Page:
Middle East Airlines are expected to report higher profits this year, according to IATA’s latest report. Carriers in the region are predicted to make a total of $1.5 billion. This estimate is rosier compared to the previous, which pointed that the figure will be equal to only $1.4 billion.
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From IATA researchers explain that the reason for this change in the forecast is mainly the strong passenger demand. Moreover, it is predicted to continue to rise and it may surpass the initial estimate of 12.6% and reach 15%.
According to the report, the Middle East is one of the most successful and important traffic hubs. That is because the region connects a number of developing countries with emerging economies located in Africa and Asia.
Passenger capacity in the Middle East will probably continue its rise registered since 2011. It is predicted that this year it will hit 12.6% which is an increase with nearly 4% compared to two years ago. ME passenger traffic will also follow a similar tendency.
Not only ME carriers and airline industry enjoy good forecasts. IATA predicts that every region will see higher profits this year. Nevertheless, some of them will experience more modest growth.
On a global level, the sector is expected to witness profits of $12.7 billion. That is $2.1 billion more compared to the previous prognosis. IATE explains that the rise in the figures here is due to the cost reductions, as well as the lower oil prices.
However, some regions, like Europe, for example will have difficulties balancing the profits with the costs. Airlines will make around $4 for each passenger. That is quite worrying since this it is obviously still too low.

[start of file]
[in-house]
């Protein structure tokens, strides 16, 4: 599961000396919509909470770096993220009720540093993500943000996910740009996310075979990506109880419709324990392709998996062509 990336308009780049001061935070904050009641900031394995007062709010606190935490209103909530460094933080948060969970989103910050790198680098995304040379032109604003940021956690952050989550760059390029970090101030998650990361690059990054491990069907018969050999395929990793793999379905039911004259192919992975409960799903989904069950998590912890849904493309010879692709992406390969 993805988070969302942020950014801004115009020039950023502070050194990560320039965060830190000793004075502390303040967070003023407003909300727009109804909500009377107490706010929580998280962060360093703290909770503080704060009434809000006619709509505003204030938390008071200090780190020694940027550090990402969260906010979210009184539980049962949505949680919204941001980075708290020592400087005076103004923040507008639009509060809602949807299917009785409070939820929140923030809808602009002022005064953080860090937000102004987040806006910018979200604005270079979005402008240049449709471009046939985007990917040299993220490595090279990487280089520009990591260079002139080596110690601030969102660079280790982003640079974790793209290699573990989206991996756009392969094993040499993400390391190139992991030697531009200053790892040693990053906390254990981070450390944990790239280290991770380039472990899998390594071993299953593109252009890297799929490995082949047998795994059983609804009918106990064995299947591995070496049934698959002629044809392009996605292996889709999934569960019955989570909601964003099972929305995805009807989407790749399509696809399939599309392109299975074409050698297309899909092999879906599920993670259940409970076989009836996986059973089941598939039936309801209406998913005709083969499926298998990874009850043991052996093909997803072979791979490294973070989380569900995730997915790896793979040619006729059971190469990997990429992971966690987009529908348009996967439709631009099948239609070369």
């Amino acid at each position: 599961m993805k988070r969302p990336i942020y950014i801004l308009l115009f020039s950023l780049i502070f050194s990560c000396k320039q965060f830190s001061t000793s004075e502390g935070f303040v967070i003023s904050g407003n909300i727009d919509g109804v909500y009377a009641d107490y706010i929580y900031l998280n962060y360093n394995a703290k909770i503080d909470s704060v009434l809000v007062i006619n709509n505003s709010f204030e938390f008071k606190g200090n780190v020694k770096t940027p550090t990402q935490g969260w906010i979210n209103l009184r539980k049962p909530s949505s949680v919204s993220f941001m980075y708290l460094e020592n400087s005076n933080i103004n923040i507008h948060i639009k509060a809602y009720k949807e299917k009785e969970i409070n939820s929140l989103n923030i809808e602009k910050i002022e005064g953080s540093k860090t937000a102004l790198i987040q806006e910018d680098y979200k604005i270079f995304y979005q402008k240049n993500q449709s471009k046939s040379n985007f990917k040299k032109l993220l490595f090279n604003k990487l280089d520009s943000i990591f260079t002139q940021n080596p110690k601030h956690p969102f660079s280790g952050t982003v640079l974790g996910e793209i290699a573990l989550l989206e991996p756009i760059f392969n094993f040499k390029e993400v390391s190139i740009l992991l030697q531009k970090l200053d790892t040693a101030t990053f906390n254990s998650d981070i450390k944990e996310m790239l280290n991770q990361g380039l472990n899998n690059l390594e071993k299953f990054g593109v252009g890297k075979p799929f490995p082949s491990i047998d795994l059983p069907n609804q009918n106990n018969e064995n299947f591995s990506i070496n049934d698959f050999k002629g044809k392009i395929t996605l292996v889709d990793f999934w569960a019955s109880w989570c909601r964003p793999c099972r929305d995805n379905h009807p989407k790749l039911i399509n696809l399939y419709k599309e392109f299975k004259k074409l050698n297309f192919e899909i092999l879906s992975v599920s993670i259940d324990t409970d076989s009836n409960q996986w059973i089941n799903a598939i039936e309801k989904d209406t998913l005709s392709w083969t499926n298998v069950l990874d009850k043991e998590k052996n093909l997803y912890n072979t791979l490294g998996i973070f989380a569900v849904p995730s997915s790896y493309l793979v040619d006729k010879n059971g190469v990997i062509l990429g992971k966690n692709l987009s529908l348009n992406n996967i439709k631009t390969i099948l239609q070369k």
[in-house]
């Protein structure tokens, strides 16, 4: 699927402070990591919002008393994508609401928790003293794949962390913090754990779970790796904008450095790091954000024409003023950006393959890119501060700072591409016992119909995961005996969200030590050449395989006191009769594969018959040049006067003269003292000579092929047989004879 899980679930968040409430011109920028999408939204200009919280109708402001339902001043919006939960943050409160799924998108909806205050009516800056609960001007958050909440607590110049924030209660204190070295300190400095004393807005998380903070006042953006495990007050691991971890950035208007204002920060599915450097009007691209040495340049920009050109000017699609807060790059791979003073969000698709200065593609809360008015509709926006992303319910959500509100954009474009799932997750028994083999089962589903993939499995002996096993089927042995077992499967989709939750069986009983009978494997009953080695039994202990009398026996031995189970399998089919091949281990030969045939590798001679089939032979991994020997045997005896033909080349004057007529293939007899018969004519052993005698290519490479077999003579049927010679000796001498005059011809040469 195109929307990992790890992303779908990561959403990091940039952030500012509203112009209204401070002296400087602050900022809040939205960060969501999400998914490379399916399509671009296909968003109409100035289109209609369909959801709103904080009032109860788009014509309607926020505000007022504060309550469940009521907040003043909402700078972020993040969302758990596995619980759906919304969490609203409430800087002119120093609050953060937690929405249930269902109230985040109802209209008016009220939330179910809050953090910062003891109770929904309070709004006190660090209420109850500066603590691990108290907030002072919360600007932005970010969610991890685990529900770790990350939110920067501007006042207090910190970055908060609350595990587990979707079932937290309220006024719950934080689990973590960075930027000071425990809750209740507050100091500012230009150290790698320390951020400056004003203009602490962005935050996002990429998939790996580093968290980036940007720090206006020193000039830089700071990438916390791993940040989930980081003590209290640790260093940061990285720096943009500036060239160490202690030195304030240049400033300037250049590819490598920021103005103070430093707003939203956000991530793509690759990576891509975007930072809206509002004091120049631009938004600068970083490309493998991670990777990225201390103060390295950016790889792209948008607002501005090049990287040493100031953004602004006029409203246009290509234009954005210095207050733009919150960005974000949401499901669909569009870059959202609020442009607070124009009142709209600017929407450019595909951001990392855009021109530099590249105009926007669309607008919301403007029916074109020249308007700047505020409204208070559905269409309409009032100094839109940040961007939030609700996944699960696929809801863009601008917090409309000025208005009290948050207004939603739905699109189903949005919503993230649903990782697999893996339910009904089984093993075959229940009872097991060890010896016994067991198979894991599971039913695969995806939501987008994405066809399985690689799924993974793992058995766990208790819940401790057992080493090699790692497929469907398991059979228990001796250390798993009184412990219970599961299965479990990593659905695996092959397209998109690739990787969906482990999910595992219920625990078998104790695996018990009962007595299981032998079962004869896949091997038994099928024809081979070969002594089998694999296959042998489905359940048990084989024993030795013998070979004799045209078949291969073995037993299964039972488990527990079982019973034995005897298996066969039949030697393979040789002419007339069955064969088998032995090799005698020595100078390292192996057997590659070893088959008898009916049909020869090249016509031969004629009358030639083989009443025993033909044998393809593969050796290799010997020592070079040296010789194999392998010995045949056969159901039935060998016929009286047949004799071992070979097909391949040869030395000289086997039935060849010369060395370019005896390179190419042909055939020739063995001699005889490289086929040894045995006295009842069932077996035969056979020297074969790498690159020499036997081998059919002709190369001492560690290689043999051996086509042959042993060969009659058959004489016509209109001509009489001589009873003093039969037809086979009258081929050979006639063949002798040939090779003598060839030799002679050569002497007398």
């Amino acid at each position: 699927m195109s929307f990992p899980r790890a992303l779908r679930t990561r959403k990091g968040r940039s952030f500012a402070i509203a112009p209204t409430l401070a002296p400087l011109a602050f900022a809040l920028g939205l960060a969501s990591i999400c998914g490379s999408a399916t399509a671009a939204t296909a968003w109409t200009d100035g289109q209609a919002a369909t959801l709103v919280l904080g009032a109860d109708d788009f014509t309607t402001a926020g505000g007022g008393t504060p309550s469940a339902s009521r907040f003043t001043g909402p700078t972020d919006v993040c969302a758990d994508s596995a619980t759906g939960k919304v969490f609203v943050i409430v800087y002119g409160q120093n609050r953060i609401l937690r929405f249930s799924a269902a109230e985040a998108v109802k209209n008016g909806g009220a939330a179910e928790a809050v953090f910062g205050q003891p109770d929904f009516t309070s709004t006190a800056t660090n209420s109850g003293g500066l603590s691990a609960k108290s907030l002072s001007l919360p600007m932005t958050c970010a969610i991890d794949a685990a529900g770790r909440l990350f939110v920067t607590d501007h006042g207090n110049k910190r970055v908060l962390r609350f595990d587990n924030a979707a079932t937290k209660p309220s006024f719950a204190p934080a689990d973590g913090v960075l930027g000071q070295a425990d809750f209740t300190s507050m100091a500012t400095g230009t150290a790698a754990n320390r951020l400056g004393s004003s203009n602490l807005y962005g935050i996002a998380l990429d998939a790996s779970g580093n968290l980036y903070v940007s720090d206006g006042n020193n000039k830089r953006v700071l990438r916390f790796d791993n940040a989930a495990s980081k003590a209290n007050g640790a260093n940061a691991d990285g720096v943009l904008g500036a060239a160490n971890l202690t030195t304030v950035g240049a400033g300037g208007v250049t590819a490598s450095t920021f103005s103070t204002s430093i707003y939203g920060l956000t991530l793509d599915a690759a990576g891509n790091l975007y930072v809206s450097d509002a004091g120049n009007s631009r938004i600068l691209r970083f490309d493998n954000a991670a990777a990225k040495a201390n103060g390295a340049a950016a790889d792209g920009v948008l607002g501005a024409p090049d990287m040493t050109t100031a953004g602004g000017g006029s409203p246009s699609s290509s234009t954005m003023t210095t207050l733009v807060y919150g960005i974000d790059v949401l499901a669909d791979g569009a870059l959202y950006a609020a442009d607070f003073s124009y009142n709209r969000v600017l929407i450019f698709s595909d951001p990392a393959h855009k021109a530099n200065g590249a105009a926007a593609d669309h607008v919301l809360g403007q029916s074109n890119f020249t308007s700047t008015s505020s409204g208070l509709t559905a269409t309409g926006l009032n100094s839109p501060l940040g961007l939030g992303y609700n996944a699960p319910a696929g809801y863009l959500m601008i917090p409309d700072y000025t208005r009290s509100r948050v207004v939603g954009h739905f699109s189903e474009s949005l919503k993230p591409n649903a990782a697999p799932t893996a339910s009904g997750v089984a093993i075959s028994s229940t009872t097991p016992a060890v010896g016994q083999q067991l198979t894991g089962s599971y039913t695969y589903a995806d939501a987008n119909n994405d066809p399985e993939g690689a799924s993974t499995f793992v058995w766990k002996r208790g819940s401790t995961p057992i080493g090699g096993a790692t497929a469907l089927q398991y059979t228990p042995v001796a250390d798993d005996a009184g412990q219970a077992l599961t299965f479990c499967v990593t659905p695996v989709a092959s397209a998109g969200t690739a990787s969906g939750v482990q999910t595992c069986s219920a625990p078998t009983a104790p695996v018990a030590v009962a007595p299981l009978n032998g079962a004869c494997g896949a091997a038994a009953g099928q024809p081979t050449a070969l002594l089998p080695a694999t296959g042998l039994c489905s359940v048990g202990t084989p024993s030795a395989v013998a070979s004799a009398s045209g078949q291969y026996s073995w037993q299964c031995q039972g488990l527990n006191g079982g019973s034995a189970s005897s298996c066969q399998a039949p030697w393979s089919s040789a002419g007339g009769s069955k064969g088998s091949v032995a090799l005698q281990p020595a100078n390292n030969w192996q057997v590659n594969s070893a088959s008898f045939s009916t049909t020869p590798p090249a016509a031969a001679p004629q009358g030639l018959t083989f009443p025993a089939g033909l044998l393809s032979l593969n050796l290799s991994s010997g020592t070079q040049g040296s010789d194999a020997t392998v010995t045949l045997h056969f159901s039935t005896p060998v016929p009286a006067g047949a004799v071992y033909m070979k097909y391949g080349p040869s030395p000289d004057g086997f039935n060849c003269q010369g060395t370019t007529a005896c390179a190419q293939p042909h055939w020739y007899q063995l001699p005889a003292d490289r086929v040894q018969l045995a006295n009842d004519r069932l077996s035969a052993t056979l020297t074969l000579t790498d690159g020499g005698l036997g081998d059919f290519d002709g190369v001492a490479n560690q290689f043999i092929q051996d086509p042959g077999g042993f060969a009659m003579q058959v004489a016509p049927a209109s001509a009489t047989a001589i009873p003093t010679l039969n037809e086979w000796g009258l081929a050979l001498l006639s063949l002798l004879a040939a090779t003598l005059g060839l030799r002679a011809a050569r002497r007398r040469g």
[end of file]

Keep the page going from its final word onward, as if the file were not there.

Luckily, profits are not expected to reach critical levels because of the increased number of additional revenues and passengers. It is predicted that carriers will enjoy a record amount of passengers in 2013 – 3.13 billion. In addition, they will break a record in terms of filled seats – 80.3%.
The additional revenues of airlines, on the other hand, will increase by 5% reaching $36 billion. The cause for that are the extra services offered by carriers, involving seats, meals and baggage.
The least powerful and stable region is predicted to continue to be Africa. There, carriers will make a profit of barely $100 million. According IATA, this is caused by the passengers’ safety concerns. In comparison, Latin America is expected to make profits of 600 million in 2013, while Europe has the potential of reaching $1.6 million of profits.